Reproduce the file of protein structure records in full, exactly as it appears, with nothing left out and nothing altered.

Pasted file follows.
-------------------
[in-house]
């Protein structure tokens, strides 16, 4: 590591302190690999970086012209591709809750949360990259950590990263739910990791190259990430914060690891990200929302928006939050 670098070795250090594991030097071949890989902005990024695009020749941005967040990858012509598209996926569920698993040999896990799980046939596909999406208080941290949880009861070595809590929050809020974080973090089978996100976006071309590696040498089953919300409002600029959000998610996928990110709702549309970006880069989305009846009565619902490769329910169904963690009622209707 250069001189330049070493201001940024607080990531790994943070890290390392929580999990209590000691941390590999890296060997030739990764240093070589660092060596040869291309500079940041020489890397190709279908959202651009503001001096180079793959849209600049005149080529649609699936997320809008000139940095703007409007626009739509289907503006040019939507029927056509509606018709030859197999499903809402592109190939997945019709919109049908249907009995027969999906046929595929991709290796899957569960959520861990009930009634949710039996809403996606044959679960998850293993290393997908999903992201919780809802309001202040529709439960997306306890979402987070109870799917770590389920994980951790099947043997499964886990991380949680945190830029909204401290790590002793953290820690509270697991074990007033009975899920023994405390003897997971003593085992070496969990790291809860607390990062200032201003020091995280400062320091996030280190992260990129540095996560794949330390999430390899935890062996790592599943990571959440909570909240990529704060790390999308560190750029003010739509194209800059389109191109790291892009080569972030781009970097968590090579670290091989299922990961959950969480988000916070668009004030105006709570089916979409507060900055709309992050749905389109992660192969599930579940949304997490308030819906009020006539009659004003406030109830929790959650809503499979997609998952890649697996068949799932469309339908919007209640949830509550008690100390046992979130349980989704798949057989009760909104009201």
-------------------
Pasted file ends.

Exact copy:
[in-house]
């Protein structure tokens, strides 16, 4: 590591302190690999970086012209591709809750949360990259950590990263739910990791190259990430914060690891990200929302928006939050 670098070795250090594991030097071949890989902005990024695009020749941005967040990858012509598209996926569920698993040999896990799980046939596909999406208080941290949880009861070595809590929050809020974080973090089978996100976006071309590696040498089953919300409002600029959000998610996928990110709702549309970006880069989305009846009565619902490769329910169904963690009622209707 250069001189330049070493201001940024607080990531790994943070890290390392929580999990209590000691941390590999890296060997030739990764240093070589660092060596040869291309500079940041020489890397190709279908959202651009503001001096180079793959849209600049005149080529649609699936997320809008000139940095703007409007626009739509289907503006040019939507029927056509509606018709030859197999499903809402592109190939997945019709919109049908249907009995027969999906046929595929991709290796899957569960959520861990009930009634949710039996809403996606044959679960998850293993290393997908999903992201919780809802309001202040529709439960997306306890979402987070109870799917770590389920994980951790099947043997499964886990991380949680945190830029909204401290790590002793953290820690509270697991074990007033009975899920023994405390003897997971003593085992070496969990790291809860607390990062200032201003020091995280400062320091996030280190992260990129540095996560794949330390999430390899935890062996790592599943990571959440909570909240990529704060790390999308560190750029003010739509194209800059389109191109790291892009080569972030781009970097968590090579670290091989299922990961959950969480988000916070668009004030105006709570089916979409507060900055709309992050749905389109992660192969599930579940949304997490308030819906009020006539009659004003406030109830929790959650809503499979997609998952890649697996068949799932469309339908919007209640949830509550008690100390046992979130349980989704798949057989009760909104009201």